Esther 1:5, Question 3. Why does the Megillah use the unusual order of “from the great to the small?”

Several reasons are given for the Megillah’s stressing the participants’ being “from great to small.” After all, like celebrities entering an awards ceremony or the grand finale in a fireworks show, the people of greater stature are usually honored after those of lower stature according to propriety. Furthermore, in the story of Lot, the Sodomites are described as attacking his home “from the young to the old” (Bereishis 19:4). The Sfas Emes posits that the phraseology suggests that even minors were allowed at the party. According to the Malbim and Rav Eliezer Ashkenazi, the mixed-up order allows for comparison, which implies that Achashverosh was telling his more noble guests that they were now all equal with everyone else – making everyone mere slaves to him. Sometimes, as in George Orwell’s Animal Farm, being equal means that everyone is less than they deserve.

Esther 1:5, Question 2. Why does the Megillah use the phrase “people who were found” instead of simply calling them residents of Shushan?

Rabbi Dovid Feinstein notes that the “people who were found in Shushan” were not only residents. Anybody could have been found in Shushan. More to the point, anybody who did not want to be at the party merely needed to leave the city for those seven days. The Jews’ desire to participate in the feast is the primarily reason attributed by the rabbis of the Talmud (Megillah 12a) for their potential annihilation in the Purim story. Sfas Emes brings from Yalkut Esther (1048) that the leaders of the generation did escape Shushan in time to ignore the invitation to the feast, whereas some unfortunates were “found” in the city and dragged to the seat of their temptation.

Esther 1:5, Question 1. Why does the Megillah use the unusual phrase “in the filling of these days” instead of the more standard “at the end of these days?”

ה וּבִמְלוֹאת ׀ הַיָּמִים הָאֵלֶּה עָשָׂה הַמֶּלֶךְ לְכָלהָעָם הַנִּמְצְאִים בְּשׁוּשַׁן הַבִּירָה לְמִגָּדוֹל וְעַדקָטָן מִשְׁתֶּה שִׁבְעַת יָמִים בַּחֲצַר גִּנַּת בִּיתַן הַמֶּלֶךְ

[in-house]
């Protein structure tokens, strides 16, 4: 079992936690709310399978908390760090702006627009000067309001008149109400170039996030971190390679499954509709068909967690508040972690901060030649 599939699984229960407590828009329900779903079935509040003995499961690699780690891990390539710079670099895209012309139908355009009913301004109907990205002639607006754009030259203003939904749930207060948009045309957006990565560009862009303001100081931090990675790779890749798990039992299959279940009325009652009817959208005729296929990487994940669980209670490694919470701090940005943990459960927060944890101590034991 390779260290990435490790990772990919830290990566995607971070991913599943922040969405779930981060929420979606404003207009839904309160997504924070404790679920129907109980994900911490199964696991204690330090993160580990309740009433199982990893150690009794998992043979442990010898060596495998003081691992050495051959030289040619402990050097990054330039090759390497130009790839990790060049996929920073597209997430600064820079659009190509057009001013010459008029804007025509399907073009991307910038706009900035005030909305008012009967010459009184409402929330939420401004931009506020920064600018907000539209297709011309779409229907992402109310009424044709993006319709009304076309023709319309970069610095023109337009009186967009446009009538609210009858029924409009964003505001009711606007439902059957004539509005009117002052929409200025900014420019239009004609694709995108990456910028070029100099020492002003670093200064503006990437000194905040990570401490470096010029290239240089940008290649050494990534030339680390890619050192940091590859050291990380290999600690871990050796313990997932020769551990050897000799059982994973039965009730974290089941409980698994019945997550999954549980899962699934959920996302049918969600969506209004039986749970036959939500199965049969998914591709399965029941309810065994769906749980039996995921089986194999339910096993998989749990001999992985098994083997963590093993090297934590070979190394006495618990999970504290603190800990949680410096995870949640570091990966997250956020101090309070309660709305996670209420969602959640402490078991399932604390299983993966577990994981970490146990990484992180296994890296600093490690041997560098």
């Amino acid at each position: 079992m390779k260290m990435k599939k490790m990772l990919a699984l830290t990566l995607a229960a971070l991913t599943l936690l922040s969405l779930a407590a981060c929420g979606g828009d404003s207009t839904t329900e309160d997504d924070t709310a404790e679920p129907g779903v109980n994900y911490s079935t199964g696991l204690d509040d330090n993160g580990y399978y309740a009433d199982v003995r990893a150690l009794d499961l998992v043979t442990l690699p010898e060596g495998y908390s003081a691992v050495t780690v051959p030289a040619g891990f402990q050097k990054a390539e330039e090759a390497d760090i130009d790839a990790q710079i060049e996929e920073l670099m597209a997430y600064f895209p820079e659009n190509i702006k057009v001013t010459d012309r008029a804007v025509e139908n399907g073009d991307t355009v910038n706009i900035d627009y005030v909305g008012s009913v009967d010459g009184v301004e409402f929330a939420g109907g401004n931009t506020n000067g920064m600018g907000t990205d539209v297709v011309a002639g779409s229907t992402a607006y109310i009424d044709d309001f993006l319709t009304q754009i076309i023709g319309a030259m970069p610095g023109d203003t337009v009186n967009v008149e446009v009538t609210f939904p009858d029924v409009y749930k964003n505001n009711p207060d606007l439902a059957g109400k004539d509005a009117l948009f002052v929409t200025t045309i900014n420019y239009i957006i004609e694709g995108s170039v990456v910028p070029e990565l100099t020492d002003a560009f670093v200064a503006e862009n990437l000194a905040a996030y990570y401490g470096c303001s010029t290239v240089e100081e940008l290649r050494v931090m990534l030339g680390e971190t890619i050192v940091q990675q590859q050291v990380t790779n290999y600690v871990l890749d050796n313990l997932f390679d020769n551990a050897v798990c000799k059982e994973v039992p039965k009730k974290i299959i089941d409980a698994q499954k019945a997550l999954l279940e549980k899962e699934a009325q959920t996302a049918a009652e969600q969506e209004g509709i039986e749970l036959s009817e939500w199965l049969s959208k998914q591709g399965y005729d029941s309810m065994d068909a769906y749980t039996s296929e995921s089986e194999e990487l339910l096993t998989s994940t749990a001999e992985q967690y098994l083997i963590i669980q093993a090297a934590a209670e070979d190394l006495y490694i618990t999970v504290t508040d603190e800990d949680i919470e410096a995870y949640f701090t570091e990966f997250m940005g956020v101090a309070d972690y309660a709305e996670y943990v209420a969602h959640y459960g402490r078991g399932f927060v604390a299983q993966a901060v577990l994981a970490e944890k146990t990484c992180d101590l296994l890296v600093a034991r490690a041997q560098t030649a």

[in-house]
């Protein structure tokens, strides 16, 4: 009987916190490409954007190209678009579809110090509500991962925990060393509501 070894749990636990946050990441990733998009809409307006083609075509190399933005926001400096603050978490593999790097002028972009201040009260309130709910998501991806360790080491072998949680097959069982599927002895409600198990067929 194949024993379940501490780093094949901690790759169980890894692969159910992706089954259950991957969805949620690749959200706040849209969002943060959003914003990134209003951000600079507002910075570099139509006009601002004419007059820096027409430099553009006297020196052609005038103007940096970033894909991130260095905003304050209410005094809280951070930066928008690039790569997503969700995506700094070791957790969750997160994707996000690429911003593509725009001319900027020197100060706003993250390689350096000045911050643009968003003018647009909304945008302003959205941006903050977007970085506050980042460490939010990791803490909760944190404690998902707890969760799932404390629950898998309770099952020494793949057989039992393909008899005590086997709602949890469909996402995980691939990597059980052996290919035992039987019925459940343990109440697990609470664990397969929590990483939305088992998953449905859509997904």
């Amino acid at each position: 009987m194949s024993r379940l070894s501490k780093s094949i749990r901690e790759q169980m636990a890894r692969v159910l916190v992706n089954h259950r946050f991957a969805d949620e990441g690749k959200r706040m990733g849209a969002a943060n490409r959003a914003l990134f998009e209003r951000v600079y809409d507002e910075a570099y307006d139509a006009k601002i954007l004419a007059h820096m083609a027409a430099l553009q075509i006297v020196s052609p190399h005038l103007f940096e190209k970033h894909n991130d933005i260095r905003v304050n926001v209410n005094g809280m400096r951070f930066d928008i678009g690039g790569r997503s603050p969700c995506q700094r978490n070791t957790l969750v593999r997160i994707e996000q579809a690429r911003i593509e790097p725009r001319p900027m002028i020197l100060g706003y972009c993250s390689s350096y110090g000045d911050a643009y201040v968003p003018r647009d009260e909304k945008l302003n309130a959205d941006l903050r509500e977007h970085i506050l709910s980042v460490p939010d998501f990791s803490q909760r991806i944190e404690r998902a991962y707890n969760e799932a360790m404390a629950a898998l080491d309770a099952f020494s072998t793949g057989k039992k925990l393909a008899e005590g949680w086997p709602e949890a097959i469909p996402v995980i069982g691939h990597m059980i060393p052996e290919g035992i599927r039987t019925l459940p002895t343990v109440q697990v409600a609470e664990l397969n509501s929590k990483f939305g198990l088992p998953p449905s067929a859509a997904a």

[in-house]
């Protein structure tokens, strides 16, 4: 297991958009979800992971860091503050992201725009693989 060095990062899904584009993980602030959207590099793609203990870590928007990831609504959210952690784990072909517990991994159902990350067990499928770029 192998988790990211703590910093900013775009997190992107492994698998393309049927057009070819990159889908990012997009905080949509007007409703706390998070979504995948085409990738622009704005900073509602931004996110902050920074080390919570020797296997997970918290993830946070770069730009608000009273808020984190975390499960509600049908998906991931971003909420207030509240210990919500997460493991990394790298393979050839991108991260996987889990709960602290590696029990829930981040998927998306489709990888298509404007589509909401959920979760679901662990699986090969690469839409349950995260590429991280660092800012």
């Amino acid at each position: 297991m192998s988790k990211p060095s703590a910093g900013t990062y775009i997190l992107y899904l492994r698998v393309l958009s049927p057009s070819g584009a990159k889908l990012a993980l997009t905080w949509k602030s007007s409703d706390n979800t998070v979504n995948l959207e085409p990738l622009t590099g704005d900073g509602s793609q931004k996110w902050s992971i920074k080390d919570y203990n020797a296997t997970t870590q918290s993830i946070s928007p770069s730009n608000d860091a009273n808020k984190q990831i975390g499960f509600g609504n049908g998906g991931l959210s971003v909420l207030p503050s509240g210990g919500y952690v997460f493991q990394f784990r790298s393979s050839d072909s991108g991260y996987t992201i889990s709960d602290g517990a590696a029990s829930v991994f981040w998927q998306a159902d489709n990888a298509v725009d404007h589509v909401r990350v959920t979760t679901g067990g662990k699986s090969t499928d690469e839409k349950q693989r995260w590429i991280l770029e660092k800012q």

5. And in the filling of these days, the king made for the whole nation found in Shushan the capital – from the great to the small – a party seven days in the courtyard of the garden of the king’s house.

Assuming that the seven day party was separate from the 180-day party, and not just the last week of the former1, Rabbi Dovid Feinstein notes that the king would have needed to serve as much food or more in these seven days than in the entire feast since the longer feast was only for dignitaries, as noted above, whereas this feast was for every inhabitant of Shushan – a far larger group. Therefore, the Megillah uses a quantitative term instead of a qualitative one in order to emphasize the sheer amount of food an drink available.

1Although there is some contention in the Midrash (Esther Rabba 2) regarding this point, I would also humbly suggest that the “psik” cantilation mark after the Hebrew word suggests an end of the 180-day party.

Esther 1:4, Question 4. Why does the verse use the singular term “yom” (“day”) when it would seem to be more appropriate to use the plural term “yamim” (“days”) to describe 180 days?

According to the Sfas Emes, the use of the singular “yom” instead of the plural is evidence for the Midrashic opinion that each day of the feast had a unique, singular theme wholly different from each other.

Esther 1:4, Question 3. Does the number of days the party lasted have any significance?